Craig Isherwood‚ National Secretary
PO Box 376‚ COBURG‚ VIC 3058
Phone: 1800 636 432
Dr Wilson Sy, a former Principal Researcher at the Australian Prudential Regulation Authority (APRA), the bank regulator, has issued a point-by-point refutation of the Commonwealth Treasury’s arguments against the need to separate Australia’s deposit-taking commercial banks from investment banking and other financial services. See below.
Prefacing his response, Dr Sy noted Treasury’s lack of credibility on banking issues. “Before the Hayne Royal Commission (HRC) was called, most politicians have declared that a royal commission would be a waste of time—unnecessary because, in the opinions of the Treasury and regulators, the financial system is basically sound”, he said. “Just a few weeks of hearings were sufficient for many politicians to express shock and horror about the revelations—a total about-face from their earlier complacency. Have not the members of parliament and the public been misled by the Treasury and the regulators?
“These revelations are merely the tip of the iceberg on fraud and misconduct, because some of the misconduct has stretched back many years, indicating an incompetent or corrupt regulatory system. Then why are opinions of the Treasury and the regulators to be believed now?” he asked.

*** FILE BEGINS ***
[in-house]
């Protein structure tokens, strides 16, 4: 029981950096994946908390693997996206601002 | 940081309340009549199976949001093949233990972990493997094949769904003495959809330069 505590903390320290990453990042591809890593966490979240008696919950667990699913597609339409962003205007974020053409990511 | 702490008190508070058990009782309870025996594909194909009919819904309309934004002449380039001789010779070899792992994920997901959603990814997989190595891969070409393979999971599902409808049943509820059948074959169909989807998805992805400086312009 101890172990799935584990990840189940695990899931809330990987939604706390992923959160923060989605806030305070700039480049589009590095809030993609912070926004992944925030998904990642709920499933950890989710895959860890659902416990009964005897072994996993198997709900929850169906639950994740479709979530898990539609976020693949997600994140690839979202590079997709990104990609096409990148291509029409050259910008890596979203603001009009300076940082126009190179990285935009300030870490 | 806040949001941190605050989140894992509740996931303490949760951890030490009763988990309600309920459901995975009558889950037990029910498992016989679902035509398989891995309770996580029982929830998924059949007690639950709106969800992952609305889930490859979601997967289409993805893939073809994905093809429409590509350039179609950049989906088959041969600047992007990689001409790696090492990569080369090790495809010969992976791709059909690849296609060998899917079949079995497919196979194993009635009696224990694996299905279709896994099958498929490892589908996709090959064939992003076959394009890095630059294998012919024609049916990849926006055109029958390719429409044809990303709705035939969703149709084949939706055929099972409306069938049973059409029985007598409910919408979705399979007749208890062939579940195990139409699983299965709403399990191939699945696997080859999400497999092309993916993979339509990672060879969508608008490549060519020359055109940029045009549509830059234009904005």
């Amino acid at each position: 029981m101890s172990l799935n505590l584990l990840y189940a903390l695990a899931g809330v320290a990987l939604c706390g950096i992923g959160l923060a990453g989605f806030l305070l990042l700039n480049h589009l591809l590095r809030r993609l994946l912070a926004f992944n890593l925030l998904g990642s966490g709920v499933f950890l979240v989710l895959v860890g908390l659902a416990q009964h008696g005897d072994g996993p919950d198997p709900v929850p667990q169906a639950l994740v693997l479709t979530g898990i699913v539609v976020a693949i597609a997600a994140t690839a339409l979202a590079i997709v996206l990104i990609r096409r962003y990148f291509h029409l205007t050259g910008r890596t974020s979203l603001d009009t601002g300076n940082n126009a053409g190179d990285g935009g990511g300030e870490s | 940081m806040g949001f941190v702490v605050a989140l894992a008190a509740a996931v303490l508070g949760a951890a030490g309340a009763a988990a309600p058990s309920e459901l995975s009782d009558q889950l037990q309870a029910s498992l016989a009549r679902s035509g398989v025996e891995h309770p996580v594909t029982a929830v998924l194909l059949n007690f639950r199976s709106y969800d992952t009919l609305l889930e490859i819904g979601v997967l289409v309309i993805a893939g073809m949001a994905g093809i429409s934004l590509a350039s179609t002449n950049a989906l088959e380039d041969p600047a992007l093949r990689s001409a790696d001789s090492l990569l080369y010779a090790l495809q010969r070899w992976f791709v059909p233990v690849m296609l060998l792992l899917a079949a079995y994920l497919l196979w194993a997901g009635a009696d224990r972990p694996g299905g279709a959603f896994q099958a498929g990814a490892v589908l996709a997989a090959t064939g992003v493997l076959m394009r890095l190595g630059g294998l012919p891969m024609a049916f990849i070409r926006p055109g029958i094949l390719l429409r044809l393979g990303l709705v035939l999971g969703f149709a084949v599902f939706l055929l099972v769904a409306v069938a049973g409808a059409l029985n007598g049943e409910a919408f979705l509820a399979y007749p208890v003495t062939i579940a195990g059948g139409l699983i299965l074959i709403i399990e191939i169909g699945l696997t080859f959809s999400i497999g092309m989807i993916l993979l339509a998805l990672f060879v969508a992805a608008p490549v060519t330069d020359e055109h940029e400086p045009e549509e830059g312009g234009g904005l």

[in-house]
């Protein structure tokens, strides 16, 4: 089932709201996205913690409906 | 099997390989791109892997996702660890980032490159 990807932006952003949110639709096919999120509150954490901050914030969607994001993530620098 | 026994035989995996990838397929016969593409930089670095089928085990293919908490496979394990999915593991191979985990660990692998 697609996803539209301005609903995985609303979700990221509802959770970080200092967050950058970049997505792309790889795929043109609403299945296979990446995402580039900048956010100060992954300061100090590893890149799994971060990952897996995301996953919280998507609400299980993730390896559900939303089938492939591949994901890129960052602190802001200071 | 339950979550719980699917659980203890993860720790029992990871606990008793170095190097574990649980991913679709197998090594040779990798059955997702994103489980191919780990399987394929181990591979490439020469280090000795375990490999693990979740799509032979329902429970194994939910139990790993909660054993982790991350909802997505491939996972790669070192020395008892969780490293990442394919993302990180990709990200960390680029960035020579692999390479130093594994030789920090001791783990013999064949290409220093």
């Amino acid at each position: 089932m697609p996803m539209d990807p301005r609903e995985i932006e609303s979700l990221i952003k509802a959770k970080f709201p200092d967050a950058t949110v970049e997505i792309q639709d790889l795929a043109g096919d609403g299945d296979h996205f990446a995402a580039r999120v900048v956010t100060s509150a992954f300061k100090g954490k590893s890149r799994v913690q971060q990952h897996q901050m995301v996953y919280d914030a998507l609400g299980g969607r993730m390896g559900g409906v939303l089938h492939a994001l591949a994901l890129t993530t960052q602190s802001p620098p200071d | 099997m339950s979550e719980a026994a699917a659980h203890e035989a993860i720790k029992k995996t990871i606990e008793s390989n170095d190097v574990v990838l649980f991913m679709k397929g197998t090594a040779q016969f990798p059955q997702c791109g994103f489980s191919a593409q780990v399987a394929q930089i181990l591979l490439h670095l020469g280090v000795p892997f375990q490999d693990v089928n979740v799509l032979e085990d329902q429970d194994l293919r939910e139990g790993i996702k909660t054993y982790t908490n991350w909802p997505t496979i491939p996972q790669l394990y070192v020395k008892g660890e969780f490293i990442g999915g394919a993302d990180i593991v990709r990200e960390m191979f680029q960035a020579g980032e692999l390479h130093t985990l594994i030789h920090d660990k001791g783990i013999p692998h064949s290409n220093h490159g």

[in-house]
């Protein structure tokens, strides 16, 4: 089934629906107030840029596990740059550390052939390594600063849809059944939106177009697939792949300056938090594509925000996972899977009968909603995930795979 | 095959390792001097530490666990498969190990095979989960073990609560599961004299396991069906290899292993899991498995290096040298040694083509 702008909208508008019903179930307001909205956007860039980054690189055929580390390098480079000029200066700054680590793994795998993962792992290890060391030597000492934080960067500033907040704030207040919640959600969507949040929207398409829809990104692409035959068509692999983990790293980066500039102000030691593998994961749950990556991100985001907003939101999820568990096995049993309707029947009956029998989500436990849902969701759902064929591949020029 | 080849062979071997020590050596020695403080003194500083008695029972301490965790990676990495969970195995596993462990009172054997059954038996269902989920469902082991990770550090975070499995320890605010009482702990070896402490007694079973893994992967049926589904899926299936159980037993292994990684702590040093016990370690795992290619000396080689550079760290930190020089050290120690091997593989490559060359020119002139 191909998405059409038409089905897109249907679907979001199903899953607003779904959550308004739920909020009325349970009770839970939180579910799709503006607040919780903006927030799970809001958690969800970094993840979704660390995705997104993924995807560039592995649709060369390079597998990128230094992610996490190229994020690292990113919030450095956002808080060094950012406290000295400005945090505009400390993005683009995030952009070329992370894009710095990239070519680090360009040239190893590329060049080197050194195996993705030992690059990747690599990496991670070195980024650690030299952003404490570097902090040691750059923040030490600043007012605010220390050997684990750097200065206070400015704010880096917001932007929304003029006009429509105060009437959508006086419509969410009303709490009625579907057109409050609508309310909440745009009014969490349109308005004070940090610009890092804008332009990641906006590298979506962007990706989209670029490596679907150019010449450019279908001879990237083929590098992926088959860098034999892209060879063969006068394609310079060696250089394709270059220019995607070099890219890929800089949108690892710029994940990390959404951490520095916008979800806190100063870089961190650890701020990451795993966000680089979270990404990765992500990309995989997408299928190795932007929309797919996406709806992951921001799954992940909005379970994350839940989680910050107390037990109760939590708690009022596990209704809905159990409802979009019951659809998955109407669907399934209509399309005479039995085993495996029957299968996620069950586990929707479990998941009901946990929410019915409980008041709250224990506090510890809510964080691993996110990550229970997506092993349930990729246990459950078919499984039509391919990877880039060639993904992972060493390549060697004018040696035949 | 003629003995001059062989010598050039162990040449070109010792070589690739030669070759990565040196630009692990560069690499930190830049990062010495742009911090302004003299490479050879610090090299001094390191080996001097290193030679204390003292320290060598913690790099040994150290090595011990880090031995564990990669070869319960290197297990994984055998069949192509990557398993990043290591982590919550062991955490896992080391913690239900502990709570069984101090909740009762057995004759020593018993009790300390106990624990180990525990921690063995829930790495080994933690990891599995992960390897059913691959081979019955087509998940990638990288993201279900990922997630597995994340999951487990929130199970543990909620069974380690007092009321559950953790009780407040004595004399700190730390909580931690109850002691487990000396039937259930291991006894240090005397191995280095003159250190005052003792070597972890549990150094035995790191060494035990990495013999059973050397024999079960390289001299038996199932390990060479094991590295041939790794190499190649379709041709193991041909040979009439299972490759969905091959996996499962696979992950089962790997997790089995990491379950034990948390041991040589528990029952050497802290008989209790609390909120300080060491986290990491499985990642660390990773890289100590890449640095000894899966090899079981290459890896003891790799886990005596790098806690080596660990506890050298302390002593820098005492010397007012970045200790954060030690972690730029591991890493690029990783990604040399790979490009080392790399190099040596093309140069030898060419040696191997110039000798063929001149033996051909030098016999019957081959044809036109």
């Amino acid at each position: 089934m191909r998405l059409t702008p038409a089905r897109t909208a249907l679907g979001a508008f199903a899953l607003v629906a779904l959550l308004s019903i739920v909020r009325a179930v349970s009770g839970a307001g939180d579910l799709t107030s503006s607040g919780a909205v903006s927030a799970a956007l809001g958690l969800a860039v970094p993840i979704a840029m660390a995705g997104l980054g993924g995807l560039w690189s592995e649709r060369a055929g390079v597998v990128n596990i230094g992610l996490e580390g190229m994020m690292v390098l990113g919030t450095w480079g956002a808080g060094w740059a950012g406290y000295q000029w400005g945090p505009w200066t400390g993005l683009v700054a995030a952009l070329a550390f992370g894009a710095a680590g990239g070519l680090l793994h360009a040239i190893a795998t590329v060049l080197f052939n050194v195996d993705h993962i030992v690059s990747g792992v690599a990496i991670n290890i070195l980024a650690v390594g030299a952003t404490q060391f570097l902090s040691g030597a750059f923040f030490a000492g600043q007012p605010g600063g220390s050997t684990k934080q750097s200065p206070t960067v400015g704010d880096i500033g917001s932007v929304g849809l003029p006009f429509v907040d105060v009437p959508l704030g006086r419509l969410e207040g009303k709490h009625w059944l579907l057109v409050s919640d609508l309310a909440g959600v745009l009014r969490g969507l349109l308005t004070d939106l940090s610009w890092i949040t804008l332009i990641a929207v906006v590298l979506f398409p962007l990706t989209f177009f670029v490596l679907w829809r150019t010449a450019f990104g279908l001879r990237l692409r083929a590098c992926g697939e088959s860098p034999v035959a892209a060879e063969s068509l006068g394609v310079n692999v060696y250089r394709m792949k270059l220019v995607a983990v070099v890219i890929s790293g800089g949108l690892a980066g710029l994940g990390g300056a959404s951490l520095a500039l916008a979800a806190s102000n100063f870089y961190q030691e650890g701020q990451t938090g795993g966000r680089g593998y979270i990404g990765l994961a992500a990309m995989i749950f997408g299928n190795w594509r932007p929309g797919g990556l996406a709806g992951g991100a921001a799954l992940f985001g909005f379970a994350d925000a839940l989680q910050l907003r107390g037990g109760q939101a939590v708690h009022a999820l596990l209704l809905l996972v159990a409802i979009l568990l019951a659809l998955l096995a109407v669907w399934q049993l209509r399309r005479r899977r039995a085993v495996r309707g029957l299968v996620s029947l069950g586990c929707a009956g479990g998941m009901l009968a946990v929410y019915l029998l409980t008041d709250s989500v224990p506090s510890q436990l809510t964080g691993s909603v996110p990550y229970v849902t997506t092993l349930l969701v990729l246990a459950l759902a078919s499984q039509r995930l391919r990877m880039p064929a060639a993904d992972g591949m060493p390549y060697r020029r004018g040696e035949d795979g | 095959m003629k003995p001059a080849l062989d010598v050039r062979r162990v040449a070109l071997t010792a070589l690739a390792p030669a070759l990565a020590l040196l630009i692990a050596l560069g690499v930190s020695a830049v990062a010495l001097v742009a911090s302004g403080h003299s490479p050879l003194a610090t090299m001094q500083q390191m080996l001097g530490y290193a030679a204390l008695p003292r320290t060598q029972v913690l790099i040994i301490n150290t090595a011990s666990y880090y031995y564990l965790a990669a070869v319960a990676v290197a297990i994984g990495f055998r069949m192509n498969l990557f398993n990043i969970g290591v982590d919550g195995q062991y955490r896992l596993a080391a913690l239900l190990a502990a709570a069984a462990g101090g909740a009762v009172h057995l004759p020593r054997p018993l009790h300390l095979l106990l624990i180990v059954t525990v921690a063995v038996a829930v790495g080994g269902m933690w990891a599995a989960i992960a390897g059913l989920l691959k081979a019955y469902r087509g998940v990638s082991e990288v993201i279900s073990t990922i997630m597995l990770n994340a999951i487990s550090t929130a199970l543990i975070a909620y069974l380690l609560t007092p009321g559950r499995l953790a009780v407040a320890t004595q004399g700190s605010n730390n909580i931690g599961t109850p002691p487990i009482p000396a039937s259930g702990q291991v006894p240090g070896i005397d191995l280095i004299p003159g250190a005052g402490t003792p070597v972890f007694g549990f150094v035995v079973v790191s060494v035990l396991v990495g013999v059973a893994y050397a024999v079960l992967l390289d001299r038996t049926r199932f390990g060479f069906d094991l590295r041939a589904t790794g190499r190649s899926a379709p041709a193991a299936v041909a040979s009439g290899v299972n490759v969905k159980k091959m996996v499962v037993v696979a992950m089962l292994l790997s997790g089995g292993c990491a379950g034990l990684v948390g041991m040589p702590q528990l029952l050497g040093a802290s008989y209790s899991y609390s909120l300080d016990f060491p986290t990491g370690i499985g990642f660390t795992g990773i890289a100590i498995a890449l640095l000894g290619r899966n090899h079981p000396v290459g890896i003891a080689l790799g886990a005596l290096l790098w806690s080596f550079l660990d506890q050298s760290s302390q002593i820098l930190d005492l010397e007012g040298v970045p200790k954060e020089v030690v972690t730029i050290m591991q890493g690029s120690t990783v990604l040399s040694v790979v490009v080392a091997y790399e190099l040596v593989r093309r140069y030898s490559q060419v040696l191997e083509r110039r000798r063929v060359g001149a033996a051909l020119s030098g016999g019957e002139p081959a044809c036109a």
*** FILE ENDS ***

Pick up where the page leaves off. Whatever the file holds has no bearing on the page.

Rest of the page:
by Dr Wilson Sy, Investment Analytics
A member of parliament sent the current Banking Separation Bill (BSB), introduced by Bob Katter and seconded by Andrew Wilkie, to the Australian Treasury which has replied with the following negative response (verbatim and in italics). Emphasis has been added in bold to indicate where our comments are directed, particularly where the statements are factually false, misleading or unsound policy.
The Government does not intend legislating to structurally separate retail and commercial banking from investment banking in Australia. While such measures may be appropriate for some jurisdictions, it is not considered necessary in Australia at this time as our financial system already exhibits a high degree of structural separation. Foreign bank branches play a major role in investment banking but only have a small presence in retail and commercial banking. By contrast, Australia’s major banks have a significant presence in retail and commercial banking, but do not have large investment banking businesses. As such, legislative structural separation is unlikely have a material impact on reducing risks in the Australian financial system.